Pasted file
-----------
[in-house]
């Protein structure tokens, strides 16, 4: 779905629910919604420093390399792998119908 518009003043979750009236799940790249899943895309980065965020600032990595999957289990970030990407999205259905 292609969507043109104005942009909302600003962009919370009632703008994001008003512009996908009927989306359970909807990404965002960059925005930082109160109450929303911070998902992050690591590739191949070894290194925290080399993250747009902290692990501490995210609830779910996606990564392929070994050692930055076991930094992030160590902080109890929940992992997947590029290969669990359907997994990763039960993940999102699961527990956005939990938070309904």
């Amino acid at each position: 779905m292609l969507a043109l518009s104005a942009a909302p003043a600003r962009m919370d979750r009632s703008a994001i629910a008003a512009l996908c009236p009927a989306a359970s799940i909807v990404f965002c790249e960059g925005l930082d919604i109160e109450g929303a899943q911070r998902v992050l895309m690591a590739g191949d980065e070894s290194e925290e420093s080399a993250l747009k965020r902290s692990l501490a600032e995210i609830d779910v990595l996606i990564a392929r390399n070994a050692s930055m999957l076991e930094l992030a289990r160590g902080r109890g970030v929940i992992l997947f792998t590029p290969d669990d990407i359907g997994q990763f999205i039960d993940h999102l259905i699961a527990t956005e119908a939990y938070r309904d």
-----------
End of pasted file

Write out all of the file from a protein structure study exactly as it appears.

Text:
[in-house]
């Protein structure tokens, strides 16, 4: 779905629910919604420093390399792998119908 518009003043979750009236799940790249899943895309980065965020600032990595999957289990970030990407999205259905 292609969507043109104005942009909302600003962009919370009632703008994001008003512009996908009927989306359970909807990404965002960059925005930082109160109450929303911070998902992050690591590739191949070894290194925290080399993250747009902290692990501490995210609830779910996606990564392929070994050692930055076991930094992030160590902080109890929940992992997947590029290969669990359907997994990763039960993940999102699961527990956005939990938070309904």
């Amino acid at each position: 779905m292609l969507a043109l518009s104005a942009a909302p003043a600003r962009m919370d979750r009632s703008a994001i629910a008003a512009l996908c009236p009927a989306a359970s799940i909807v990404f965002c790249e960059g925005l930082d919604i109160e109450g929303a899943q911070r998902v992050l895309m690591a590739g191949d980065e070894s290194e925290e420093s080399a993250l747009k965020r902290s692990l501490a600032e995210i609830d779910v990595l996606i990564a392929r390399n070994a050692s930055m999957l076991e930094l992030a289990r160590g902080r109890g970030v929940i992992l997947f792998t590029p290969d669990d990407i359907g997994q990763f999205i039960d993940h999102l259905i699961a527990t956005e119908a939990y938070r309904d």